But, does this mean I should hate myself thin?

I hit the full fat shame spiral at the end of 2013, and decided (again) to dedicate myself to counting calories and exercising every day. and I were inseparable. And, sure, in a couple months I lost 20 pounds. For every pound I lost, I gained more despair. I was still fat. I knew, because I have lost over 60 pounds twice in my life before, that even when I hit that big loss goal I would still look fat. Even at my healthiest, I have always been stocky.

It began to feel like I was driving my soul into a life of lifelessness.

Then, I met some women who loved themselves. Women who truly, without abandon, love who they are and how they live. There was no talk about weight loss when we sat at the table. The conversations were about hobbies, interests, all the things that fed their soul. I was watching people living the happy life I wanted.

That’s when it hit me. I was letting the world around me say what my body and soul needed. I was believing the lie that to be happy is to be healthy and to be healthy is to be thin. I was stuck in the circle of shame that says until you meet a certain standard for beauty you have no right to happiness, or love. Can you imagine what that does to a marriage, to all your relationships, when you believe you are unworthy of love?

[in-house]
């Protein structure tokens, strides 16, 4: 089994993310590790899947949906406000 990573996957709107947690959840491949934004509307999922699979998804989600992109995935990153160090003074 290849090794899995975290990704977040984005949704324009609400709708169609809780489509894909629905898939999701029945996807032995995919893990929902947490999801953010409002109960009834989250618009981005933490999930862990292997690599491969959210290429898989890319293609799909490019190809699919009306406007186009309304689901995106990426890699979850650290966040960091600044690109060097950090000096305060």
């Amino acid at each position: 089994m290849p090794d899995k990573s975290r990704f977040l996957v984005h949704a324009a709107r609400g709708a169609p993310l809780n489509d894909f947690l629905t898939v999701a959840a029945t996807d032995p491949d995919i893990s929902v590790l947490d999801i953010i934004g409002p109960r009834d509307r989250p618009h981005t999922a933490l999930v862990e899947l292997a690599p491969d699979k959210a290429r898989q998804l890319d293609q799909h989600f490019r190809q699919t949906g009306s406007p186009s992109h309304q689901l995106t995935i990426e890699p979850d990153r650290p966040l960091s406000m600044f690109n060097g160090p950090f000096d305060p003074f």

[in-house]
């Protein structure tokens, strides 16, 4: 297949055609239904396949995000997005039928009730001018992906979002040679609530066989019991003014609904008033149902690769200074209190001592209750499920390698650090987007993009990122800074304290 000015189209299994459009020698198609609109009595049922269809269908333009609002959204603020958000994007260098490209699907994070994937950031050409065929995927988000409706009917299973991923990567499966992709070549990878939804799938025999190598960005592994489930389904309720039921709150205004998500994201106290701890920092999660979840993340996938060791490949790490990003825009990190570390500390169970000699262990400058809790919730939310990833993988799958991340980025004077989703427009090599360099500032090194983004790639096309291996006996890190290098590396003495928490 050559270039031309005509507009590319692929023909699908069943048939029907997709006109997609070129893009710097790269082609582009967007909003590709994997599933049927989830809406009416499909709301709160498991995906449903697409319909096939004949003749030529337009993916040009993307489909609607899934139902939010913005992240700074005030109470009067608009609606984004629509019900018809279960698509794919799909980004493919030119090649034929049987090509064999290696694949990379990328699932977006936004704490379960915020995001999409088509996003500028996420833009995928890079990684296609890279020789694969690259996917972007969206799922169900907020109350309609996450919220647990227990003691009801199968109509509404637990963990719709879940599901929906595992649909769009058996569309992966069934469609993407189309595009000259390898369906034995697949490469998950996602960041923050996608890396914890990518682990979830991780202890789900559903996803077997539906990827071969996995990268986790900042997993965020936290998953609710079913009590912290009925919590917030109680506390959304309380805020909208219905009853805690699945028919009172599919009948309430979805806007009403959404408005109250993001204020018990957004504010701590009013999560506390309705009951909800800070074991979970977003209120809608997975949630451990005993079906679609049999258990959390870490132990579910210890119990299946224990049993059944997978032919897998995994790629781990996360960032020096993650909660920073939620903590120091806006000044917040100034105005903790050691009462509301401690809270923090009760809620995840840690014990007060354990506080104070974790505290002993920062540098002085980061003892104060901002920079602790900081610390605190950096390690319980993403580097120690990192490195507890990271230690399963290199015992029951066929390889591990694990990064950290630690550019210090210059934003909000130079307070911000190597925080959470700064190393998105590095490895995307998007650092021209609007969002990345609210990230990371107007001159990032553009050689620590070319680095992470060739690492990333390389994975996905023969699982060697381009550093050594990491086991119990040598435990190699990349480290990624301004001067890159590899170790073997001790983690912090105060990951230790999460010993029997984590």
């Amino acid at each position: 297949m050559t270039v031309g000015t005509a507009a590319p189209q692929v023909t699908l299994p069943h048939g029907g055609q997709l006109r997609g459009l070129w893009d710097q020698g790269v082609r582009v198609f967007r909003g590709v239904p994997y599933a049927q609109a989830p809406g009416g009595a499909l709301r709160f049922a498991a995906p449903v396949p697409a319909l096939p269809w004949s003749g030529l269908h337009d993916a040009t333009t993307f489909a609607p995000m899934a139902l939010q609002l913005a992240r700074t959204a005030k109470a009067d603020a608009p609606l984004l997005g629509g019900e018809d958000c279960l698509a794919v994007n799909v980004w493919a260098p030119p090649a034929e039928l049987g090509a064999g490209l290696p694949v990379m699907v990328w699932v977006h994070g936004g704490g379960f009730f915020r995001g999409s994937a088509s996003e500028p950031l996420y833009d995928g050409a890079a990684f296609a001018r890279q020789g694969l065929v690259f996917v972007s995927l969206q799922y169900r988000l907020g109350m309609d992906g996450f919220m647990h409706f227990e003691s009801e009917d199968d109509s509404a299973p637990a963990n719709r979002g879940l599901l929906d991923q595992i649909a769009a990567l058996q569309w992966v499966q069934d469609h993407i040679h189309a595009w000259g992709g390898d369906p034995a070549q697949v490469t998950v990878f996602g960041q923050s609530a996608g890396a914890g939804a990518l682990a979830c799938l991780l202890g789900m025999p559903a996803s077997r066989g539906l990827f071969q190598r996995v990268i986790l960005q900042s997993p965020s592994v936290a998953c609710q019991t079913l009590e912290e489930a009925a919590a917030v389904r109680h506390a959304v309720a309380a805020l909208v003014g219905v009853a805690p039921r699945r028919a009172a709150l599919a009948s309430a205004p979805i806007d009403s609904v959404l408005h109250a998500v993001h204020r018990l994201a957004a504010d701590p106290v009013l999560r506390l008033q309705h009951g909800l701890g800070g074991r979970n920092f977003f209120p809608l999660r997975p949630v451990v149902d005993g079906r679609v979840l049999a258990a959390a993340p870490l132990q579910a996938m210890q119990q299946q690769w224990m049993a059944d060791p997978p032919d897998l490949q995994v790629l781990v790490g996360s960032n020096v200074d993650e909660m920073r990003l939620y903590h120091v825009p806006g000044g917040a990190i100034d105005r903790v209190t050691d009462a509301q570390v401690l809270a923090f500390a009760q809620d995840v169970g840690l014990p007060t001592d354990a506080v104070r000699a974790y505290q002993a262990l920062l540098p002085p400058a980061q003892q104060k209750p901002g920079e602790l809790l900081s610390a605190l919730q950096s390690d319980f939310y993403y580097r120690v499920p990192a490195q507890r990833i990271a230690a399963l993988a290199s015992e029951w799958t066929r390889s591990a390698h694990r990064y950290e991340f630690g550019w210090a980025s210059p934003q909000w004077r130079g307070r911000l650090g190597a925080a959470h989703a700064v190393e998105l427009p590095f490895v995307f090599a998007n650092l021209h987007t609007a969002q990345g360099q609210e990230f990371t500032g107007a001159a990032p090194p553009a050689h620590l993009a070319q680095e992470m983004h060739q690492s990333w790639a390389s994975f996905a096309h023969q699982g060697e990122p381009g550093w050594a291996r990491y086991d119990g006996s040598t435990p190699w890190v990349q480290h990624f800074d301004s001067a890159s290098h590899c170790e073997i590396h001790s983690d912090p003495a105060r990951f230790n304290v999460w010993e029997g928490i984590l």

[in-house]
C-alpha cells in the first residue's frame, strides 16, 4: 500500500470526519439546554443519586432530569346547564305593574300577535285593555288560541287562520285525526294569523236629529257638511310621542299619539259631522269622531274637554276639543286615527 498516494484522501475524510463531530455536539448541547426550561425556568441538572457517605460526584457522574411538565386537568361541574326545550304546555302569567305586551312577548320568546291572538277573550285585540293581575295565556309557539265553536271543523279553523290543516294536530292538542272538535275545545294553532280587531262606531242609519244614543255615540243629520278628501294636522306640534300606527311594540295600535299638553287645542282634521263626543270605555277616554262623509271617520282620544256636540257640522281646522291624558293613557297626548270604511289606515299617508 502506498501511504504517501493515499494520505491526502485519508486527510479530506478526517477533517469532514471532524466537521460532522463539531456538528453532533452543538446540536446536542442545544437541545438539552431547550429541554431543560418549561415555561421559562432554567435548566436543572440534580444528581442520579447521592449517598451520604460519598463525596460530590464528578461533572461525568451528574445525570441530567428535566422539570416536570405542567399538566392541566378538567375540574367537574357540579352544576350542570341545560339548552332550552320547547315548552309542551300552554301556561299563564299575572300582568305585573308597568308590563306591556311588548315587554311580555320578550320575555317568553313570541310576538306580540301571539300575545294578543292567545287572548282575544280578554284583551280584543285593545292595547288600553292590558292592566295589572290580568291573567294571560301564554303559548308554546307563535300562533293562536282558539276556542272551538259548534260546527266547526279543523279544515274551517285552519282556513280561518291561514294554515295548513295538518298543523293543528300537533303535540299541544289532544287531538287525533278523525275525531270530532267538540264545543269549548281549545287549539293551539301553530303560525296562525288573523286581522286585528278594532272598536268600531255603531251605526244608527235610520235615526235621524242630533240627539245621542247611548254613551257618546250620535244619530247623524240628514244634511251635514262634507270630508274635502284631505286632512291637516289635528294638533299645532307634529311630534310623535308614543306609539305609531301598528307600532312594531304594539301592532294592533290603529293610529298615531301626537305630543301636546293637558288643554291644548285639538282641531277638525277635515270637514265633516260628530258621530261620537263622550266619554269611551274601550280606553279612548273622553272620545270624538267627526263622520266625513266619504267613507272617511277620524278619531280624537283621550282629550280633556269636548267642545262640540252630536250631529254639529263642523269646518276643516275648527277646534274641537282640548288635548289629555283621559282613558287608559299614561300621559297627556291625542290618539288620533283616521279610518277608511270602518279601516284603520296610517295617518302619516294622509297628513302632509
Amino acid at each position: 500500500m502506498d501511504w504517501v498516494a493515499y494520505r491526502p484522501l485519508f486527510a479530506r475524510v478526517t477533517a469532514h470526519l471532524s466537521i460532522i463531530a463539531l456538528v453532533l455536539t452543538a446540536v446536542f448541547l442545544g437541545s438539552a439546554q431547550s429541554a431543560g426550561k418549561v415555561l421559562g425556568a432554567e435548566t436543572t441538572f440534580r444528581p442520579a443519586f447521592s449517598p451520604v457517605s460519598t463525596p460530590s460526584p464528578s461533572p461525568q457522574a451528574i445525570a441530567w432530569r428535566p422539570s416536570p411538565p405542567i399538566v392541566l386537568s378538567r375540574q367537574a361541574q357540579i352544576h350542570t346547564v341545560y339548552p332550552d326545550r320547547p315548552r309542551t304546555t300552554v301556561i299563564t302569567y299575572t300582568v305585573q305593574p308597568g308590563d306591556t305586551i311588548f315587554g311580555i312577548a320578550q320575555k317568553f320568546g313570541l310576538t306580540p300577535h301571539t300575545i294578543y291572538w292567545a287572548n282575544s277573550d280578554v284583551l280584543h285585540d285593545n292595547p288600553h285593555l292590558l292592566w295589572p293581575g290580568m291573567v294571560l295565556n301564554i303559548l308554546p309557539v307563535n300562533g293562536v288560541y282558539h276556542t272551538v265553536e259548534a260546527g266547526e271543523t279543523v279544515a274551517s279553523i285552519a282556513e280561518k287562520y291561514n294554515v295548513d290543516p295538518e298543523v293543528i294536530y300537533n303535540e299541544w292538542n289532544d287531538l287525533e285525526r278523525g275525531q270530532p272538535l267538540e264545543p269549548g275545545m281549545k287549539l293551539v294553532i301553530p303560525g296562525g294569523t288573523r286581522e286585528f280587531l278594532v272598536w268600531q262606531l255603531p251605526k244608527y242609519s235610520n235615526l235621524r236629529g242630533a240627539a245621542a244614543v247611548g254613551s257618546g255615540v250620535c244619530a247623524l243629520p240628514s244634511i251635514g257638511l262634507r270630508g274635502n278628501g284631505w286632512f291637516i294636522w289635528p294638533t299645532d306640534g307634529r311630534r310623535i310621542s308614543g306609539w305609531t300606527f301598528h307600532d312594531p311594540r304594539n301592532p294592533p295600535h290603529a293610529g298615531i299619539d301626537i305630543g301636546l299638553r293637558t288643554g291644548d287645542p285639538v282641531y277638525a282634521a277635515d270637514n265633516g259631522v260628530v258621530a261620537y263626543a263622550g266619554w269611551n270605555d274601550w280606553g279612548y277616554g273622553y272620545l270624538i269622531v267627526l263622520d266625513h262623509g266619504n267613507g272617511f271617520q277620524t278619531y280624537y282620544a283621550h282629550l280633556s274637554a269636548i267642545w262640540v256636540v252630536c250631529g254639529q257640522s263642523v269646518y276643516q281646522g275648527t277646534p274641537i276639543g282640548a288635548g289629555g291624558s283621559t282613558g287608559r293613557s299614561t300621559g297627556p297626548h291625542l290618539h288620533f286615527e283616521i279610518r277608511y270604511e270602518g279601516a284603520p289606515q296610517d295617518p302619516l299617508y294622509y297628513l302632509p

So, I began to believe in myself. I started listening to my internal dialog, and realized I was my own toughest fat shamer. I questioned all the limits I had put on myself and all the times I said I couldn’t do something, because I was fat. I stopped exercising at home. I no longer felt the need to protect the world from the sight of a fat body sweating.

20140823_085751When I began to explore world, and all the active hobbies that were available to me, I realized I love to hike. Just as importantly, I learned that I could hike. I have worked my way from 1 mile loops in town to 9 mile treks in the wilderness. I found strength, and power, in the waterfalls I visited. I discovered a love, and a new goal that will probably take my whole life to accomplish. I found a hobby that feeds my soul as much as it works my body.

I learned that I love to dance. I have always liked dancing, but when your stuck in that fat shame spiral you don’t believe you should dance, or at least I didn’t anyway. I felt like no one wanted to see a fat person dancing. Once I started realizing the only opinion that really matters was my own, I woke up to the fact that dancing makes me feel alive and at the same time provides a type of moving meditation. It quiets my head, and all the voices of the world that tell me that I am unworthy. I love it so much, I spend almost an hour a day practicing at home on top of the almost 15 hours a week on the floor.